Q&A with Jazmyn Scott, executive director of new Seattle Black arts space Arté Noir

When Jazmyn Scott became LANGSTON Seattle’s first employee back when the cultural nonprofit was just getting started in 2016, she said it felt like a full circle moment. A Seattle native, Scott’s first job as a teenager was at Langston Hughes Performing Arts Institute, and for the last six years she has led LANGSTON’s programming and community partnerships. In May, Arté Noir announced that Scott was joining the new Central District Black arts and culture space as its executive director, looking to grow another Black-centered organization for the people of Seattle.


“The heart and soul of Arté Noir are its people; the organization exists to uplift Black artists,” said board member Karinda Harris in a statement. “What better person to lead an organization rooted in this purpose than someone who lives and breathes its mission? Jazmyn Scott is the answer.”

In her new position, supported by an expanding board, new staff members and founder Vivian PhillipsScott will be shaping Arté Noir’s decisions around the type of art and products that the organization wants to bring in, centering around finding work from Black creatives that truly represents Black art and culture.

In a conversation late last month, Scott spoke more about her decision to join Arté Noir and her vision for the organization’s place within the Seattle community, as the nonprofit that first launched as a digital magazine in 2021 sets down roots in its new permanent location at Midtown Square at 23rd and Union. Its doors are scheduled to open sometime this fall.

What made Arté Noir feel like the right next step for you and your career?

Transitioning out of LANGSTON is definitely not easy. I learned so much and developed so much as a person and a lover of the arts in that space. It’s Black led and it’s centered in Blackness and that’s really a core of who I am. Living in Seattle, there’s not a whole lot of opportunities professionally where you can work in spaces that are centered in Blackness, and that are led by Black folks. So the whole idea and philosophy around what Arté Noir is and the development of it — the launch of the online component a year ago into this process of going into a physical space — it literally is the only other thing that I can see myself doing. It’s just been, honestly, a blessing that I’ve been put in positions to really do things that are connected to who I am as a person and close to my heart.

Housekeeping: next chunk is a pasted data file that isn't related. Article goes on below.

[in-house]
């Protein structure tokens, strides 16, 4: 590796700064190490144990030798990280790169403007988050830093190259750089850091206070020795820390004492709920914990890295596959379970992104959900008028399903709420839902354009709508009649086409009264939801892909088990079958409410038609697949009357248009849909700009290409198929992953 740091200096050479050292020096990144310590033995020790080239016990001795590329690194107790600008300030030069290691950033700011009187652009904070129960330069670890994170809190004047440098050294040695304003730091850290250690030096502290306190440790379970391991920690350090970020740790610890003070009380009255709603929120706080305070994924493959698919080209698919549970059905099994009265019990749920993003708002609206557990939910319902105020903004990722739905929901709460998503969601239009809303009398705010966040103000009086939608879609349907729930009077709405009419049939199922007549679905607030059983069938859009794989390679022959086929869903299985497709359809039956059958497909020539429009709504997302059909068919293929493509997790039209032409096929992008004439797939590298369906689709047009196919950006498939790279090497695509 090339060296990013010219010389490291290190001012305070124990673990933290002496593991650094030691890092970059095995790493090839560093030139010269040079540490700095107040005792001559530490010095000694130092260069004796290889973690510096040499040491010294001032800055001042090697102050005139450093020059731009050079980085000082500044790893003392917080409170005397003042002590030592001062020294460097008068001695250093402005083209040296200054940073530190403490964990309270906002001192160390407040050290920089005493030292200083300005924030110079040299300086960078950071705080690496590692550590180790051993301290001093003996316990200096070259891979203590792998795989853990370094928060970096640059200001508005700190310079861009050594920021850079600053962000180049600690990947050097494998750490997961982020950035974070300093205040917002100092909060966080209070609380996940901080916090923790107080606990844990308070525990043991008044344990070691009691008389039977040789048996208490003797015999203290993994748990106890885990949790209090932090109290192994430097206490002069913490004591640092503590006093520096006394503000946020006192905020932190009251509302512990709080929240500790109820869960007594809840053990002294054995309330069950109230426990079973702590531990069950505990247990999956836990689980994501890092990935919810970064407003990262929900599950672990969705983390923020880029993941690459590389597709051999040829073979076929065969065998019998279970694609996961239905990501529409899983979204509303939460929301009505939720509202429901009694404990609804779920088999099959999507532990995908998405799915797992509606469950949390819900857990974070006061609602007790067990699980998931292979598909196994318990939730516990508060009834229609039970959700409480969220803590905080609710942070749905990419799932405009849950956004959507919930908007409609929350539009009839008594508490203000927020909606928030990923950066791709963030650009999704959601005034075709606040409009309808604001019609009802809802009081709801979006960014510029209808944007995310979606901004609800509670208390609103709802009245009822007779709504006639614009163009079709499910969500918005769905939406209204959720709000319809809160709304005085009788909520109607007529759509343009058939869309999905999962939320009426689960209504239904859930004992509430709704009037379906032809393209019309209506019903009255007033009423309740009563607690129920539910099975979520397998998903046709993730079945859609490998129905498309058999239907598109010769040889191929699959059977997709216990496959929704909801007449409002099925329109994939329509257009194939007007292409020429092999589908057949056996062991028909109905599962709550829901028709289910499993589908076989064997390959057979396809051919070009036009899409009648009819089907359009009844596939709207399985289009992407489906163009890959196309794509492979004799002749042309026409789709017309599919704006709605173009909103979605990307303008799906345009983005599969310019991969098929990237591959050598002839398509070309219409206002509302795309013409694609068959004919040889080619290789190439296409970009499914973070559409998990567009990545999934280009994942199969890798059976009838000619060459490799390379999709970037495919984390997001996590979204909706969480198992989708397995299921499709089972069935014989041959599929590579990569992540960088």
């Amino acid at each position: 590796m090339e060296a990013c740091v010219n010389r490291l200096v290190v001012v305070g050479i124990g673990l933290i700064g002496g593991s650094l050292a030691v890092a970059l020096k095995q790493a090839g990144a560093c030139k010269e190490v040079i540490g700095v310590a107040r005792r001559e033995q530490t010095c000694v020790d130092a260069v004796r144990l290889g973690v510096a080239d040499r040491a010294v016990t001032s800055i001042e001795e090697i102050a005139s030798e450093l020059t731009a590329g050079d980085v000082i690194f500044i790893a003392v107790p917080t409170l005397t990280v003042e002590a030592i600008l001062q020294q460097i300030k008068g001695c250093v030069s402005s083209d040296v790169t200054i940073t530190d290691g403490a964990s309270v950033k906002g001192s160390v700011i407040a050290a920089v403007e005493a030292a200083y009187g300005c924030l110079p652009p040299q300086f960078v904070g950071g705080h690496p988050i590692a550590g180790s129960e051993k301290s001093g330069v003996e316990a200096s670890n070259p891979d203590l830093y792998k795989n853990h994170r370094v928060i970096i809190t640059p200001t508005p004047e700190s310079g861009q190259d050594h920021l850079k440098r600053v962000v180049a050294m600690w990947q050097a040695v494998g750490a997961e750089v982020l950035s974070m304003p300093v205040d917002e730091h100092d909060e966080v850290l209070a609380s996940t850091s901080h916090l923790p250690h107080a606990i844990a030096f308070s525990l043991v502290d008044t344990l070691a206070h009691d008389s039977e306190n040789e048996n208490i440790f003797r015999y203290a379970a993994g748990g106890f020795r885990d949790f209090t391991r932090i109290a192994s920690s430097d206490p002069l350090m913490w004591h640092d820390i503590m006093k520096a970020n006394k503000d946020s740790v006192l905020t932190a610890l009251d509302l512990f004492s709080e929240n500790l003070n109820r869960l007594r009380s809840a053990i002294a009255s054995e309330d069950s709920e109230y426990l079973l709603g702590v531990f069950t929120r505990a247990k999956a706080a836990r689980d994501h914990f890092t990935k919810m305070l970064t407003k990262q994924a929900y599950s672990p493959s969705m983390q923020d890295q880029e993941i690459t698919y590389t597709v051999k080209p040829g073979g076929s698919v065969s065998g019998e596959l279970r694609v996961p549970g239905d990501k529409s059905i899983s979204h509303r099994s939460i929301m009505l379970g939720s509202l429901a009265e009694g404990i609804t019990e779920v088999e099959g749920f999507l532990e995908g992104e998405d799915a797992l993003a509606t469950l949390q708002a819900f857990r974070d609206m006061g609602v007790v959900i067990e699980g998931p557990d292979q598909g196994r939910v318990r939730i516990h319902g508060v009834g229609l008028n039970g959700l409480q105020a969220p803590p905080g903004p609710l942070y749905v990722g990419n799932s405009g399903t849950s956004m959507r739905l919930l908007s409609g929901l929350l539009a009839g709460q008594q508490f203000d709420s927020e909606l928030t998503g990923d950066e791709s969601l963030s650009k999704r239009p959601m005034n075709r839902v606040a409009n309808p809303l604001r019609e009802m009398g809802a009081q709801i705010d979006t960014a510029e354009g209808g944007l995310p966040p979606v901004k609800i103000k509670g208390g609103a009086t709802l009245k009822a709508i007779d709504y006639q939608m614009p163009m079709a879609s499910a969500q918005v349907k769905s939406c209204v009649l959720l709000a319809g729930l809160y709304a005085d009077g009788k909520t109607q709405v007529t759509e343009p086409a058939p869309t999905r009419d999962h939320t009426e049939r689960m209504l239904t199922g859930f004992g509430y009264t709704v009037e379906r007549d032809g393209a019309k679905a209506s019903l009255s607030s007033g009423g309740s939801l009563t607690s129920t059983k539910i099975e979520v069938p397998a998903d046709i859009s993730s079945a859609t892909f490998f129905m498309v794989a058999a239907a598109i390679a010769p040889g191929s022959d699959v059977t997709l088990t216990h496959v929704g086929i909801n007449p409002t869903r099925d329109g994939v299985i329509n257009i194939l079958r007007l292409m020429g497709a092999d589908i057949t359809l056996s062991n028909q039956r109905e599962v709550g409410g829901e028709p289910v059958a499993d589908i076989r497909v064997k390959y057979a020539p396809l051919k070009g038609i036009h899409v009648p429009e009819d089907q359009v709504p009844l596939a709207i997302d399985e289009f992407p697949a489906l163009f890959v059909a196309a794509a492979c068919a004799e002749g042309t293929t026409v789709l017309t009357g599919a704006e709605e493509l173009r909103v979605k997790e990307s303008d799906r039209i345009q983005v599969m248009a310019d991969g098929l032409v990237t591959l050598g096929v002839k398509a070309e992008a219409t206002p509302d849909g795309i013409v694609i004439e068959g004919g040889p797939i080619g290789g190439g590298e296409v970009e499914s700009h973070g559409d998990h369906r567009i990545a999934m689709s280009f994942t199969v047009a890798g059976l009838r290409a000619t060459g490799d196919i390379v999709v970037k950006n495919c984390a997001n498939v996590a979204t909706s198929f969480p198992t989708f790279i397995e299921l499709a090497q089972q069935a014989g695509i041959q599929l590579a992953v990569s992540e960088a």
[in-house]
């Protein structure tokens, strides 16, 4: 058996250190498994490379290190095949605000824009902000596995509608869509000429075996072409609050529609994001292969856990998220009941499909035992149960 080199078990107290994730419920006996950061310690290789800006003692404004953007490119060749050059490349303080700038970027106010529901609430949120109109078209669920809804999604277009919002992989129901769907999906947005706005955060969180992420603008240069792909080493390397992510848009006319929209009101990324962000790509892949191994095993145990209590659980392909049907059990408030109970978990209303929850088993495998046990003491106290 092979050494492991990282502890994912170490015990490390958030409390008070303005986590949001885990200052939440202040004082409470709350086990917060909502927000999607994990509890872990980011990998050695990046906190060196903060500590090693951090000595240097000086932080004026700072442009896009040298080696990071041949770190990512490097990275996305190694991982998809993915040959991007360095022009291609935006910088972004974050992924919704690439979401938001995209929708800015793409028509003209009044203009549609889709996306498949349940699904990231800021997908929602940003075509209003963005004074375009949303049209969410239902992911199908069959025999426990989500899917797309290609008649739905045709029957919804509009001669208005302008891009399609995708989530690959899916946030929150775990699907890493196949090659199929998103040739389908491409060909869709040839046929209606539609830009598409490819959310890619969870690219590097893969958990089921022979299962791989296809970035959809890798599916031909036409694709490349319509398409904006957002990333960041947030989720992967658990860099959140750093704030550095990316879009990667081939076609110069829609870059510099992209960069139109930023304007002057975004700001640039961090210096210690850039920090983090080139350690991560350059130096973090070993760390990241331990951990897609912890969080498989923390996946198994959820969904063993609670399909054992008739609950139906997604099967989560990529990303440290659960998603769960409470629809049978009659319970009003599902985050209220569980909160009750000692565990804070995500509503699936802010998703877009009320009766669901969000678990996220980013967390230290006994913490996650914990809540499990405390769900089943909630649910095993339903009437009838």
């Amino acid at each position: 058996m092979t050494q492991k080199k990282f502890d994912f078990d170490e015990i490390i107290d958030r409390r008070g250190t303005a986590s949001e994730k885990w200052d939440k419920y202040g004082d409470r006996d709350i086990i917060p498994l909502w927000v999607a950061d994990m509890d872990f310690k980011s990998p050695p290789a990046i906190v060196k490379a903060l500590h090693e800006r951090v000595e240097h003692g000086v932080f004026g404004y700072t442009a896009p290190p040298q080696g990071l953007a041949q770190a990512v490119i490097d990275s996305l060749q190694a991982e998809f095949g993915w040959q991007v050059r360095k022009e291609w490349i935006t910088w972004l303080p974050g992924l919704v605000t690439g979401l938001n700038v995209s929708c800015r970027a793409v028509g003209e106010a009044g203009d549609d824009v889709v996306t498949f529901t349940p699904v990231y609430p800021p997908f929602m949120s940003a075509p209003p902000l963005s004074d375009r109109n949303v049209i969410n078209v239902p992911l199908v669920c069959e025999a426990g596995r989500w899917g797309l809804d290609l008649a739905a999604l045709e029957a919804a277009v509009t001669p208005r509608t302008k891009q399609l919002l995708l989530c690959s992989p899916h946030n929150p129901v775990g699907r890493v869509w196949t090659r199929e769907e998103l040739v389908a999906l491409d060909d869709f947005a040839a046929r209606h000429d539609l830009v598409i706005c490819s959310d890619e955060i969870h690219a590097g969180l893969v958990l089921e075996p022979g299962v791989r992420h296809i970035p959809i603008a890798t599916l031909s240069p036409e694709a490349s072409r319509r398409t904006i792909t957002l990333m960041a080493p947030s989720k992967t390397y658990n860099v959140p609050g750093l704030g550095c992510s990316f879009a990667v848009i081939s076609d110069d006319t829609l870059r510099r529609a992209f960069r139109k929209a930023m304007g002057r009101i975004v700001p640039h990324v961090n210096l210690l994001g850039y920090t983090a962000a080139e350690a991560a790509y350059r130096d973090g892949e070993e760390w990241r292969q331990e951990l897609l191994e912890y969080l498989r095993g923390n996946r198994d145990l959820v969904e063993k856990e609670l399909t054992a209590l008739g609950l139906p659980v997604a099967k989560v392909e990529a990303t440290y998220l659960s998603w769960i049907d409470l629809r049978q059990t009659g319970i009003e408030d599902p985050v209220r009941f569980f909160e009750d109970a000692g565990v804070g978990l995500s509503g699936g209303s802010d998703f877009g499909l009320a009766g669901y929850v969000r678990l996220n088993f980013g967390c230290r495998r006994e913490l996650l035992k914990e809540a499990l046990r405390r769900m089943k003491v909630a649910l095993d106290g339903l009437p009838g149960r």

When you were looking into taking on this job, were there any programs or initiatives that you knew you wanted to do with Arté Noir?

A huge part of our model when it comes to the retail side of things is that as we work with artists and creatives and invite them to have their products sold in our space. We’re not doing something where it’s like a consignment model. We are not looking to make money off of artists. We’re looking to put money in the hands of Black artists and for them to feel like they’re being paid what they’re worth.

So a lot of what we’re doing is paying them upfront 100% of their wholesale cost. Instead of us determining what the items are and the quantities and them giving them to us and then us taking a percentage and paying them back as items are sold, we’re determining what we want and we’re buying it up front.

So those artists don’t have to wait. They don’t have to play a guessing game about, ‘When is my stuff going to sell in this space?’ That’s our responsibility. We want these artists to know that we value what they do enough to pay them what they’re worth and not for them to feel like they’re being used. They put so much time, so much passion, so much effort into what they do, and it’s our responsibility to make sure that they’re getting everything that they’re worth.

What makes the Central District feel like the perfect place for Arté Noir to host and create art?

We [at Arté Noir] are Seattle natives and we’re Seattle Central District natives and the Central District is Seattle’s historically Black neighborhood. There’s been a lot of energy behind, ‘How can we get Black people back into a neighborhood that feels really special to us and that, in many ways, people felt like they were kind of pushed out of through gentrification and whatnot?’ We’re trying to reverse that feeling of displacement.

Arté Noir at the Midtown Square building is a permanent home because our lease will turn into ownership by next year. It’s an example that we’re hoping to set about ownership and owning your own destiny in a community that we once did. We want to restore that feeling. Being able to be surrounded by some of the other Black businesses that are in and coming back to that community, it really — the Central District, and especially that kind of 23rd Avenue hub, is going to really be a hub for Black businesses, Black culture, black arts.

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